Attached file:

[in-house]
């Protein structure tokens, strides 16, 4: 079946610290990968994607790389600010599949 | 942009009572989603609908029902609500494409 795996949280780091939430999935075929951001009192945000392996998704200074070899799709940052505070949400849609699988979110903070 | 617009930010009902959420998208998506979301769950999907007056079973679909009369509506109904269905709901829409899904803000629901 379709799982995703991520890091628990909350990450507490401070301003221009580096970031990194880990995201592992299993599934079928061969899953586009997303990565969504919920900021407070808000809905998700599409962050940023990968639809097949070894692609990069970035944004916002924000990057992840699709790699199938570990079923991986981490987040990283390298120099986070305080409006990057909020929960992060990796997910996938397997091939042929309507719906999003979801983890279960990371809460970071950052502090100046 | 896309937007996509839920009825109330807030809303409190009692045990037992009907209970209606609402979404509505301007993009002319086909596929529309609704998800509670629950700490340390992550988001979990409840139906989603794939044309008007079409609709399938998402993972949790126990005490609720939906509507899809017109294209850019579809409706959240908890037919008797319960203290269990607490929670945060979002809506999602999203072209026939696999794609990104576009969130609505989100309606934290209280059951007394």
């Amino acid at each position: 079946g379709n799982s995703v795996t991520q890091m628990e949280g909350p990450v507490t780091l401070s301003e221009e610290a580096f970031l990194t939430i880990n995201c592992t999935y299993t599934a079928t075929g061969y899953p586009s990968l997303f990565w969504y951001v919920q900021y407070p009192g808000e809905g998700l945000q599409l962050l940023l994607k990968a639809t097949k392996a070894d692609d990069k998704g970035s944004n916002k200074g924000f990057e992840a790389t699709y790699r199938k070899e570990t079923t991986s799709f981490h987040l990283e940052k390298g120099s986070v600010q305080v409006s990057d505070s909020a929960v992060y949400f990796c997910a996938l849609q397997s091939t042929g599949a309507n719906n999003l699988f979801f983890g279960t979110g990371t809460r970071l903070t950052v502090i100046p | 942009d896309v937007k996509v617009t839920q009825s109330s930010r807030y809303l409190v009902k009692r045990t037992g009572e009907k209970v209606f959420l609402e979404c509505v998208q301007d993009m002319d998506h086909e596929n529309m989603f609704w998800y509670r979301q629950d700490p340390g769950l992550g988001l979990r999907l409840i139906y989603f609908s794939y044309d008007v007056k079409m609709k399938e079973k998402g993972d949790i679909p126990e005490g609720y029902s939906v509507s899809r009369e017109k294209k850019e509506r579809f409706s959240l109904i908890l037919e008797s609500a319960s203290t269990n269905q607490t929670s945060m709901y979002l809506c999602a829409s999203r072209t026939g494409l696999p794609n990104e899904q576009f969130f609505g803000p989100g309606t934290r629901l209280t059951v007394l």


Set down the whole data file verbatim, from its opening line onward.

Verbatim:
[in-house]
């Protein structure tokens, strides 16, 4: 079946610290990968994607790389600010599949 | 942009009572989603609908029902609500494409 795996949280780091939430999935075929951001009192945000392996998704200074070899799709940052505070949400849609699988979110903070 | 617009930010009902959420998208998506979301769950999907007056079973679909009369509506109904269905709901829409899904803000629901 379709799982995703991520890091628990909350990450507490401070301003221009580096970031990194880990995201592992299993599934079928061969899953586009997303990565969504919920900021407070808000809905998700599409962050940023990968639809097949070894692609990069970035944004916002924000990057992840699709790699199938570990079923991986981490987040990283390298120099986070305080409006990057909020929960992060990796997910996938397997091939042929309507719906999003979801983890279960990371809460970071950052502090100046 | 896309937007996509839920009825109330807030809303409190009692045990037992009907209970209606609402979404509505301007993009002319086909596929529309609704998800509670629950700490340390992550988001979990409840139906989603794939044309008007079409609709399938998402993972949790126990005490609720939906509507899809017109294209850019579809409706959240908890037919008797319960203290269990607490929670945060979002809506999602999203072209026939696999794609990104576009969130609505989100309606934290209280059951007394």
């Amino acid at each position: 079946g379709n799982s995703v795996t991520q890091m628990e949280g909350p990450v507490t780091l401070s301003e221009e610290a580096f970031l990194t939430i880990n995201c592992t999935y299993t599934a079928t075929g061969y899953p586009s990968l997303f990565w969504y951001v919920q900021y407070p009192g808000e809905g998700l945000q599409l962050l940023l994607k990968a639809t097949k392996a070894d692609d990069k998704g970035s944004n916002k200074g924000f990057e992840a790389t699709y790699r199938k070899e570990t079923t991986s799709f981490h987040l990283e940052k390298g120099s986070v600010q305080v409006s990057d505070s909020a929960v992060y949400f990796c997910a996938l849609q397997s091939t042929g599949a309507n719906n999003l699988f979801f983890g279960t979110g990371t809460r970071l903070t950052v502090i100046p | 942009d896309v937007k996509v617009t839920q009825s109330s930010r807030y809303l409190v009902k009692r045990t037992g009572e009907k209970v209606f959420l609402e979404c509505v998208q301007d993009m002319d998506h086909e596929n529309m989603f609704w998800y509670r979301q629950d700490p340390g769950l992550g988001l979990r999907l409840i139906y989603f609908s794939y044309d008007v007056k079409m609709k399938e079973k998402g993972d949790i679909p126990e005490g609720y029902s939906v509507s899809r009369e017109k294209k850019e509506r579809f409706s959240l109904i908890l037919e008797s609500a319960s203290t269990n269905q607490t929670s945060m709901y979002l809506c999602a829409s999203r072209t026939g494409l696999p794609n990104e899904q576009f969130f609505g803000p989100g309606t934290r629901l209280t059951v007394l």